Three days after the election, the revelation that not only Mitt Romney and Paul Ryan but their entire entourage and staff were sure they would win is still rocking the world. It turned out that Romney spent the evening of election day stewing in his hotel room with his yes-man entourage, doing nothing but smoothing out the final draft of his acceptance speech. The prior evidence that they would lose was, of course, rather overwhelming. Nate Silver, the most influential poll analyst in the world, a nonpartisan observer who in the past had correctly predicted Republican victories as well as Democratic ones, had already announced that in the New York Times that polling numbers strongly favored President Obama. The Obama administration knew it would win, and said so. I knew Obama would win. Even Bob Dylan knew Obama would win.
When I write about the concept of the group mind, I'm often misunderstood to be advocating for collectivism. In fact, I would never bother advocating for collectivism, because collectivism doesn't need an advocate.
The impulse to groupthink has us all in its grip, every moment of our lives -- whether we like it or not, and whether we admit it or not. We can try to better understand the ways that social psychology affects the individual decisions we make and the private feelings we feel, but it is not in our power to remove these societal influences from our lives. We might just as well try to survive without breathing air.
In the past week, the story of the murder of young African-American Trayvon Martin by an overzealous "Neighborhood Watch" volunteer named George Zimmerman in Sanford, Florida has shocked many Americans. The first shock is the injustice of the crime -- a friendly, helpless kid, armed with a deadly Skittle, falling into the crosshairs of a wannabe hero with a gun, a racist eye, and way too much time on his hands.
But George Zimmerman's crime is not an individual crime, and the shadowy fingerprints of the "group mind" are all over this case. Zimmerman was policing a residential area that identified itself as a gated community, and it was his membership in this gated community's "Neighborhood Watch" program that made him feel empowered to shoot at a stranger. When the Sanford police arrived at the scene of the crime, the officers amazingly came to the conclusion that Zimmerman must have been justified in shooting Martin, and even the top leadership of the police force concurred with this decision. What seems at first to be the murderous act of a single deluded man turns out to be the deadly delusion of an entire city.
This is a familiar pattern in the annals of human atrocity. The worst things we do to each other tend to be done by groups, for groups. Am I an advocate for collectivism? Ha! Most of the human crimes I spend my time speaking out against -- war, racism, economic exploitation -- are not crimes committed by individuals against individuals but by collectives, for collectives, against collectives. When George Zimmerman shot Trayvon Martin, he was shooting a person he didn't know. The bullet was intended, in the words of an old bar-brawler insult, "for you and everyone who looks like you".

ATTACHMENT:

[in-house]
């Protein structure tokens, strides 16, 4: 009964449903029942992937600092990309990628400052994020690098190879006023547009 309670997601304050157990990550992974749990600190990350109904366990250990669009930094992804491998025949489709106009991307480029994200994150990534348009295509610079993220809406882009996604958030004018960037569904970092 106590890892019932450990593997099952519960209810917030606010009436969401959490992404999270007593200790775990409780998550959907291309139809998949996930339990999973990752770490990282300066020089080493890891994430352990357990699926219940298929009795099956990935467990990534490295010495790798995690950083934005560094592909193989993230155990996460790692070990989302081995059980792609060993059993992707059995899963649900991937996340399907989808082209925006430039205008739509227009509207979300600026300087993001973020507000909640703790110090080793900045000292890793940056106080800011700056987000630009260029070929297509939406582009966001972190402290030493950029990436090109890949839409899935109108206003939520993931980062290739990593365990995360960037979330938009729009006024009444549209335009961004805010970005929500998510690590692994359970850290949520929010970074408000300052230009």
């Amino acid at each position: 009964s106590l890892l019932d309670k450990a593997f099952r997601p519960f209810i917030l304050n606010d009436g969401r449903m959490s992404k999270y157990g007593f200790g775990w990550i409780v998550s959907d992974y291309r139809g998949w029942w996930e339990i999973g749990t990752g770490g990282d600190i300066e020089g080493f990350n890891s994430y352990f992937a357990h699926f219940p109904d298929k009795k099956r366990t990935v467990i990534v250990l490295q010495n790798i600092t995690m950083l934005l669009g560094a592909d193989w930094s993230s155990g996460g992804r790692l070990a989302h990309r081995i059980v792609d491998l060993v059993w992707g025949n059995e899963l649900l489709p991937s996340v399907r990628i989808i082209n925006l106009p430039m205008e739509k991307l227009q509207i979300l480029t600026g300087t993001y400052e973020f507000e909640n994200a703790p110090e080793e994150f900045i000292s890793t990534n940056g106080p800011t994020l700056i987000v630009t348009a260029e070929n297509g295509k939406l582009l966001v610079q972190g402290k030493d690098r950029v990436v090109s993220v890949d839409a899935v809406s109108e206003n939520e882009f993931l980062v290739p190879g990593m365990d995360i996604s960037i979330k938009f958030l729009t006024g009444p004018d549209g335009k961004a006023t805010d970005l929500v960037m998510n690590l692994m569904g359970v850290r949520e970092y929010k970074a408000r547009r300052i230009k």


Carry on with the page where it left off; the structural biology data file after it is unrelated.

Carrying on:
Could I ever be an advocate for collectivism? No, but I am an advocate for a broader understanding of collectivism, because the only way to mitigate the awesome power of groupthink in our lives is to understand it more clearly. This is why I have been writing about this topic so persistently in these weekend philosophy posts -- I can't think of any important feature of human life that is so poorly understood by all of us as our instinct to constantly think about groups, within groups, for the sake of groups -- all the while denying that we do so.
Between the headlines from Sanford, Florida and the even worse news of a slaughter of 17 Afghani civilians by an American soldier -- "for you, and everyone who looks like you" -- it's been a rough week in the news. But there's another, smaller story making the rounds, the most wonderful and beautiful story I've heard in a while. As clueless politicians and pundits debate the "benefits" of a US or Israeli military strike against Iran to prevent the future deployment of weapons of mass destruction, a small group of Israeli and Iranian citizens have been exchanging public messages on Facebook, declaring from Israel that "we love Iran" and "we will never bomb your country" and, from Iran, "we do not want a nuclear bomb" and "Israel, we love you too".
What a brave and pure message! Who had the courage to begin this phenomenon? To hear the word "love" in this context is so jarring, so unexpected ... and yet it must be a basic fact of life that we all do love each other, at least a tiny little bit. If groupthink and the group mind leave us with bitter historical memories and lots of bad karma, it also gives us this common ground: we are human beings together, and we recognize each other as such. These friendly Facebook messages are being shared between people who don't know each other, who will almost surely never meet, who only wish to be allowed not to hate and kill each other. "For you, and everyone who looks like you". There's still lots of hope in our screwed-up world.